Jigs - The Number One Artificial
Even back before dirt, when I was a kid growing up in Orlando, jigs were the only lure I carried in my tackle box. For that matter, they were the only lure I could afford on my allowance. They helped me catch small bass and bluegill from lakes within bicycling distance. Later, as I became more mobile, I found they also worked on shad in the St. Johns River, trolling them in the deep bends near Lemon Bluff. Jigs were also my favorite when I started fishing saltwater and landed snapper, lady fish, pompano, snook and mackerel from “Red Shell” Beach on the East Coast. Don’t look for that spot on a map; it’s probably paved with condos by now. On offshore trips, jigs brought grouper and amberjack as well as dolphin to the boat. In short, anything that eats live baitfish or even crustaceans will hit a jig...if the angler makes it look frisky but easy to catch.
A trip to the tackle shop will show how many different materials, colors, sizes and designs are available. Luckily, materials offer just a few options. Jigs were originally made of lead heads with some fibers attached to hide the hook and give it volume as it slowed the fall. These days, those jigs still catch fish but plastic tails have taken over much of the market. Our own preference is for plastic tails in a shad tail design. Changing colors, designs, sizes or switching to scented or even live baits with a plastic tail is quick and easy compared to tying on a different hair jig for each change. Although colors like “electric chicken” catch fish, we usually try to “match the hatch” with more natural colors.
Jig heads vary in design and color. Older styles had the eye positioned back on the head and captured weeds on the retrieve. Newer styles have the eye at the front so weeds picked up by the line slide off the jig. The CAL jigs are an example of this type. These newer styles also have eyes that gamefish key on during the strike. Weight varies but for the flats where we kayak, a 16th ounce or 1/8th ounce size seems to work best. Heavier jigs dig too deep when worked slowly and end up tangled in the weeds during slower retrieves. As for head color the “ancient wisdom” of red on the flats and white on the beaches still works for me. Kimball likes chartreuse though and she out fishes me regularly. Much heavier jigs are needed for targeting snook in deep channels around bridges.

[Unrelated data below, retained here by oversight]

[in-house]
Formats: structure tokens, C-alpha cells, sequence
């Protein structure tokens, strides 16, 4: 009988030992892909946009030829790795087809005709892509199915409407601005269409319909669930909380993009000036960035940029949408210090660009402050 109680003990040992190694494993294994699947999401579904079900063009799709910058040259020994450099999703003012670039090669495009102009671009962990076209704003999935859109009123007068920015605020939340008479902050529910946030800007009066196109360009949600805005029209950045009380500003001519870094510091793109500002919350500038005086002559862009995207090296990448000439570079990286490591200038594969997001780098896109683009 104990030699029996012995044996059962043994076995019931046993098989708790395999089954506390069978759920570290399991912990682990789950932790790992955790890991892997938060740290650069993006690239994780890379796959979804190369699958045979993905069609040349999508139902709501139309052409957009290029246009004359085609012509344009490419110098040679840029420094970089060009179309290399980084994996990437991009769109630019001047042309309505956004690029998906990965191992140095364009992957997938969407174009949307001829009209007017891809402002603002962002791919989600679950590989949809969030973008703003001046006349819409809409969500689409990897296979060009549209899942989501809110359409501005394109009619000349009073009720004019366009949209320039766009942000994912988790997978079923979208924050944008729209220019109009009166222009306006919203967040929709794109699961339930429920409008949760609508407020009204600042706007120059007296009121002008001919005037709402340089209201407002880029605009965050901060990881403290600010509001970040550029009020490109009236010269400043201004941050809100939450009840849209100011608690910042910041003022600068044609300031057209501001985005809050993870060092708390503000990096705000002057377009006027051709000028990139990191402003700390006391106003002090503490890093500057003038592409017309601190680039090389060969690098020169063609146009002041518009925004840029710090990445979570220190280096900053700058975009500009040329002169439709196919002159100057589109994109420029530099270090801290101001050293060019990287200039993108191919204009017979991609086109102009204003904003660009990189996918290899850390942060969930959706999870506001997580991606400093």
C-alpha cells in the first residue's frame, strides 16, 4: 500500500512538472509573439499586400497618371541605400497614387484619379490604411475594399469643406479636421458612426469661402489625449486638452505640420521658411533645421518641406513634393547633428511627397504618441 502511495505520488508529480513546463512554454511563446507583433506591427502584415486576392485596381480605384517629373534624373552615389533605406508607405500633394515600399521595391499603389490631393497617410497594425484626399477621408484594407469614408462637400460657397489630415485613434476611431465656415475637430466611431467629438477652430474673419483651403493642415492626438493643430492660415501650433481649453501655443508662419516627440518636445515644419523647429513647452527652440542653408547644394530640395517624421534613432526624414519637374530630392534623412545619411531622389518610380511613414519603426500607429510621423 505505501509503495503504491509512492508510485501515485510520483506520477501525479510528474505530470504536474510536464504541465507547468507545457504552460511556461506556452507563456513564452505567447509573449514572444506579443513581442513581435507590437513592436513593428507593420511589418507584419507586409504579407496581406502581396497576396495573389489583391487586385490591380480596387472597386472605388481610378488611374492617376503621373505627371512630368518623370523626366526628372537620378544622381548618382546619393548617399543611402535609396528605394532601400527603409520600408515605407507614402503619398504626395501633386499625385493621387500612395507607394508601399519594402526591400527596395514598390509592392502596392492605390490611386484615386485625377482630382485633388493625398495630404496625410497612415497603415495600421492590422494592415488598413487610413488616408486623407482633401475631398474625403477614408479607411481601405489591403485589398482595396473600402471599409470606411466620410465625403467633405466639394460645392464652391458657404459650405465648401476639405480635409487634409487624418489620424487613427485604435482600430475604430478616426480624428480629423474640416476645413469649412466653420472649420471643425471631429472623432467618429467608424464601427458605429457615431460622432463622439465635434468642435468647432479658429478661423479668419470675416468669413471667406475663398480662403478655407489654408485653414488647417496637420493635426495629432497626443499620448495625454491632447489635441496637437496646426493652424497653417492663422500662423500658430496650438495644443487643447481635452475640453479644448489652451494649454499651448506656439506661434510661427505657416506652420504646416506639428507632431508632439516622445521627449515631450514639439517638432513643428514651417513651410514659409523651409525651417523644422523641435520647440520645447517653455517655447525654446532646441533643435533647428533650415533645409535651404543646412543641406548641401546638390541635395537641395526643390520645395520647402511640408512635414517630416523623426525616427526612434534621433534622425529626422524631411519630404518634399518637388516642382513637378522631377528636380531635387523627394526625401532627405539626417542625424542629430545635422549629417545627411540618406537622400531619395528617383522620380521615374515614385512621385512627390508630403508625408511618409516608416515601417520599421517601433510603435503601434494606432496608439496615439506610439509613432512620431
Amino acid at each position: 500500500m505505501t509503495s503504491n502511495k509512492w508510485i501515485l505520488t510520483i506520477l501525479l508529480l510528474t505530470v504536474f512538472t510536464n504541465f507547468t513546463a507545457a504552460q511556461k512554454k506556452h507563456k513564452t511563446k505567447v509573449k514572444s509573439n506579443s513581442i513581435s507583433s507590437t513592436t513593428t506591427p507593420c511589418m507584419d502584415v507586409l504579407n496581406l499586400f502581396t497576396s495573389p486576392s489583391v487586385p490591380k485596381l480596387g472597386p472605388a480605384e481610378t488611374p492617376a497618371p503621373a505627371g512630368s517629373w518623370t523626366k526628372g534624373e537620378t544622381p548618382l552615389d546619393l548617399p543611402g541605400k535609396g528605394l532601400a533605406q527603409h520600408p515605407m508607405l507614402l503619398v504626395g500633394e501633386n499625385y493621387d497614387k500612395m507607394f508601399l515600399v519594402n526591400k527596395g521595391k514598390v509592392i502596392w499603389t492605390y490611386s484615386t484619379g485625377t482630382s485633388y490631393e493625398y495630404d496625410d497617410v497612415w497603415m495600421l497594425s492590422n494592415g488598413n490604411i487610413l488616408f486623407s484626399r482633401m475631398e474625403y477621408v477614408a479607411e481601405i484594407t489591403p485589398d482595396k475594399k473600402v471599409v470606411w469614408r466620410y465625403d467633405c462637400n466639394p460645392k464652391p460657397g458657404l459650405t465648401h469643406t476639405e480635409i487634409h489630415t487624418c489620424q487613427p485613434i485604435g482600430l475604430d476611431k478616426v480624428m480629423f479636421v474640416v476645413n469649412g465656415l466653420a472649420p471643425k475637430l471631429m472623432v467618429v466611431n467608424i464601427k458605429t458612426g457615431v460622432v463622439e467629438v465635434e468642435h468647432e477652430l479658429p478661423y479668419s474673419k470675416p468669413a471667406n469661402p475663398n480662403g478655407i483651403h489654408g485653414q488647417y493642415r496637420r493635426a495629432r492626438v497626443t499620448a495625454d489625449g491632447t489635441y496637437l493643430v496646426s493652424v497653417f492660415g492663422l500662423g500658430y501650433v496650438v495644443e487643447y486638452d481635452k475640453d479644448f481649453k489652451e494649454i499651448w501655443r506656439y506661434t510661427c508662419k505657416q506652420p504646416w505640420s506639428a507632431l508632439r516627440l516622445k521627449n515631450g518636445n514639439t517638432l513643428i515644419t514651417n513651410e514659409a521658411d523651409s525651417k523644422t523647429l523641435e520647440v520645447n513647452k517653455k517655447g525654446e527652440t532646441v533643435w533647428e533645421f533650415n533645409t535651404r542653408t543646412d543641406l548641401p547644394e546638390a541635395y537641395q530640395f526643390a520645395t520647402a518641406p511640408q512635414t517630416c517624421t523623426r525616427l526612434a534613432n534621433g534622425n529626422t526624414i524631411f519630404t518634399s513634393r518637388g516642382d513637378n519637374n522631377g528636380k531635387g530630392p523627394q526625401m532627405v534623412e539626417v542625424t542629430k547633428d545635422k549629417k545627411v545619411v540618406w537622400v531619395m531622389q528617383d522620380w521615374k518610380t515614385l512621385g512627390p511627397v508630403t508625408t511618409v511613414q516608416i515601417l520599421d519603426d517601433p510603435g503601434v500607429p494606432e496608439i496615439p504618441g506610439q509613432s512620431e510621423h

The action of the jig, when jig fishing, is where the angler gets involved. There are different retrieves used by experienced anglers but they are all variations of the “hop and drop” presentation that will work in most situations. The object is to quickly lift the jig from the bottom and then let it settle back down before the next jerk. Gamefish notice movement when you jerk the bait up from the bottom, which simulates a spooked baitfish. When the jig falls, it looks like an easy, disoriented meal and this is when most strikes occur. Just keep reeling to detect these subtle strikes. If the grass is thick on the flats, an alternate way to rig the jig tail is on a 2/0 wide gap hook with a bullet weight the way bass anglers rig a worm. The main concept to keep in mind is that you need to move the jig slower when the water is cold. That is why we use 1/16th ounce jigs in the winter.
So, as the water clears up and the red tide recedes into a bad memory, find some clean water and give the jig a try. Retrieve it faster if mackerel, lady fish or jacks are around and slower if you’re looking for trout, flounder, redfish or pompano.